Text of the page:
BTW, if the topic of distributed SCM interests you, check out our current front page poll, "What's your favorite Source Control Management system?", and the current results.

Finally, Daniel Wildt offers a web version of his recent conference presentation, Java Meets Agile - A survival guide to adopt Agile inside Java teams. "More about the presentation at Just Java 2008, related to Agile and Java. Principles, Values, Practices and valuable tools that your team can use to become more effective." Co-presenter Giovani Salvador has more details in his companion blog, Java Meets Agile.


In Java Today, Jan Haderka has announced the release of SwingX 0.9.4. "The main changes in this version were previously announced cleanup of the API, added switch to completely disable caps lock detection in LoginPane and about 45 bug fixes. Read the release notes to see complete list of resolved issues before downloading the release from the SwingLabs website."

Nick Maiorano's Javalobby article Ghost in the Java Virtual Machine explains JVM compaction and its consequences: "Compaction is a lesser known facet of garbage collection. In this article, I'll discuss how important it is for Java performance. Left untamed, compaction can come back to haunt you. Find out how it works, where the problems lurk and how to make them go away."

The GNUCITIZEN blog is providing Details of the QuickTime Vulnerability, which actually uses JAR files as part of a security exploit on Windows. The exploit begins by using QuickTime's SMIL support to load the URL of a NETBIOS share. "I needed to find a file format which is executable but Windows does not know about it just yet. It seems that .jar fits perfectly my requirements. .jar is the file extension of the JAR archive, a ZIP archive with a manifest file which instructs the Java interpreter what class should be executed as the main one. .jar files are executable as long as you have Java on your system." The blog notes that the vulnerability has been fixed for months and should now be safe to talk about.


This week's Spotlightis on the java.net Education Community, which has has re-launched at https://edu-gelc.dev.java.net/. The site is aimed at "students, educators, developers, parents, and anyone else interested in tools or curriculum for teaching Information and Communication Technology," with separate starting points for students, educators, and developers.


In today's Forums,digfish asks How do I Instantiate a schema Object from a WSDL file using JAXP? "I'm new to JAXP and I want to validate a SOAP message payload. To do that I need to instantiate a Schema Object and invoke the validate method in it. The problem is that schema is embedded inside a WSDL (element ) and I'm trying to read it into a DOMsource and then I use it to create new Schema object like this..."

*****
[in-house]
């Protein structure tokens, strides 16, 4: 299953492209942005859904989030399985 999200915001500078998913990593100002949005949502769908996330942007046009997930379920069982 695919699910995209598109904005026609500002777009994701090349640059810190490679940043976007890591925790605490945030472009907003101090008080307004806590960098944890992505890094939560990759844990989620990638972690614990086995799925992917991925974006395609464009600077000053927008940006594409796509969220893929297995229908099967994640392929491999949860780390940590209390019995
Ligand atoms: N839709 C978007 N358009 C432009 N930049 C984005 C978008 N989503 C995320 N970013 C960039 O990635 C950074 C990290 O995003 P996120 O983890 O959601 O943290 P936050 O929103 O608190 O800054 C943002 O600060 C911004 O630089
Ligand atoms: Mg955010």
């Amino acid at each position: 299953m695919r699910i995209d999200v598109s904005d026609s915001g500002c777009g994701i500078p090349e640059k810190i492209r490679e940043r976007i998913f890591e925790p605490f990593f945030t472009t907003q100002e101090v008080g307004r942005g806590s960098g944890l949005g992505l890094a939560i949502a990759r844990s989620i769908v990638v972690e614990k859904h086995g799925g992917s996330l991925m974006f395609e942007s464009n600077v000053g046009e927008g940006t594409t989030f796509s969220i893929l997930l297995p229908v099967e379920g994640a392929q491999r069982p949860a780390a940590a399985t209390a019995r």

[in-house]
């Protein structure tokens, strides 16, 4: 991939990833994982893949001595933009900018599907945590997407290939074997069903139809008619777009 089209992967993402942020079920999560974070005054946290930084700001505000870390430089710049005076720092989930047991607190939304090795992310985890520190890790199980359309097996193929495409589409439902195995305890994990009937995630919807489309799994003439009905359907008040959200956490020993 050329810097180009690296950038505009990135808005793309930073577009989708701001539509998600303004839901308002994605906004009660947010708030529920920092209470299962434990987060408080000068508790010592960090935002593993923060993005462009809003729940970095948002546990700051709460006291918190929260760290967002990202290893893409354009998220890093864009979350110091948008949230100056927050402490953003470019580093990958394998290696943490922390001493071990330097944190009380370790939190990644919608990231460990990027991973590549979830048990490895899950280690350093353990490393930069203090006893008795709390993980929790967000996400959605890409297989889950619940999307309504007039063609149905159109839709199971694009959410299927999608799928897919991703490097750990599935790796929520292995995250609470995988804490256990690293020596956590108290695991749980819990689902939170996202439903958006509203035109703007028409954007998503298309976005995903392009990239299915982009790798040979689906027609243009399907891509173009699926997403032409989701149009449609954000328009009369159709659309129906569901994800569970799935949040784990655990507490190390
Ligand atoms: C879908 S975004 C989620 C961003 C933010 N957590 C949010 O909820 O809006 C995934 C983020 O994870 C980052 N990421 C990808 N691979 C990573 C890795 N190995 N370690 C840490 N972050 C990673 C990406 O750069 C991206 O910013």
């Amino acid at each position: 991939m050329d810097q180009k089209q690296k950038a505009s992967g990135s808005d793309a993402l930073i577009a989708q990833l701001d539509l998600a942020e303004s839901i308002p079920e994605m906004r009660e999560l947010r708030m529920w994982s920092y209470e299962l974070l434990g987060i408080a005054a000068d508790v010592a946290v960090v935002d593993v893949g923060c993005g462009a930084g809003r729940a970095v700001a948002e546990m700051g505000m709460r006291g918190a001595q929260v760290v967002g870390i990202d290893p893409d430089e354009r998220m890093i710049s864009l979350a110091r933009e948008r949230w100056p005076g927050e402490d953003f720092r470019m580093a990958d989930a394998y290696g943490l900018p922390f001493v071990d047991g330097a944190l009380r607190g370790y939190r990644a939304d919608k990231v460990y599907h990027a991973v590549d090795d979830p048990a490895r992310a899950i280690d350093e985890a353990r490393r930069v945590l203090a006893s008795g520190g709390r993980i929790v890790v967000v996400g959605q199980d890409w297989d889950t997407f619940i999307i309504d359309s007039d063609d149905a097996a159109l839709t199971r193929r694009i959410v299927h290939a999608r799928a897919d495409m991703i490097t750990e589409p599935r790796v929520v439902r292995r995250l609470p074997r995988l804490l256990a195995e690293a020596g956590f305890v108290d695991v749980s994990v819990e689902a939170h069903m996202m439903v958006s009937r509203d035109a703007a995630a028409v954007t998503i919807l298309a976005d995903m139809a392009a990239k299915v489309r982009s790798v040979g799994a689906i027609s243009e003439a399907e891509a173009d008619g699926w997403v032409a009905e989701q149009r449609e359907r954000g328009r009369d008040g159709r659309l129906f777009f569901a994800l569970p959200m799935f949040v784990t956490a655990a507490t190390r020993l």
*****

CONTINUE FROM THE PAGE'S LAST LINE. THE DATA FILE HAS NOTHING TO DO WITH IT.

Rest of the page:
Anton V. Tarasov explains AWT lifecycles for apps that use the Windows system tray in Re: SystemTray prevents Swing from shutting down? "This is to support applications that live only in system tray and doesn't permanently keep windows on the screen. AWT doesn't provide any option to prevent this behavior... In order to let the app shutdown you should remove all <TrayIcon>s."

jpedwardsdotcom wonders about a deployment problem in JARs in lib/applibs not available to JSP compiler? "When deploying an EAR, jars specified in the --libraries parameter are visible to servlet classes, but not to the JSP compiler, causing NoClassDefFound exceptions and breaking the JSPs in the application. The only workaround I have found is to add a classloader extra-class-path attribute to the sun-web.xml before building the EAR. This couples the binding information inside the WAR, rather than keeping it as a 'pure' deployment fact. Am I missing something?"


Current and upcoming Java Events :

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New thoughts on last week's topics  
kfarnham

Somebody Told Me Blog

Posted by kfarnham Sep 12, 2008

Should we take SCM advocacy with a grain of salt?

During my move, I realized I wouldn't be able to host my personal web pages on my own server for a couple months until I got settled in and the DSL set up, so I needed to move to a hosting provider. While the hosting was easy for static pages and WordPress, one thing I never resolved was source control. I figured it would be easy enough to find a provider that ran Subversion, but the friend who was setting me up said that Subversion was old news and that I should really be using Git.

Git? Really? My scenario is a one-developer shop, where I want to just be able to move code and writing between computers while I'm mobile, and make it available in a somewhat secure and professional way to clients. So, Linus envy notwithstanding, I don't exactly see the point of using a distributed SCM system when there's only one developer to distribute to. In researching, I also found a blog entry, What a Git, which while being in part an ad for WANdisco, also makes the point that working in a massively distributed project is highly atypical. Git may be great for the Linux developers, and Mercurial for OpenJDK, but it still seems like overkill for smaller, organized groups.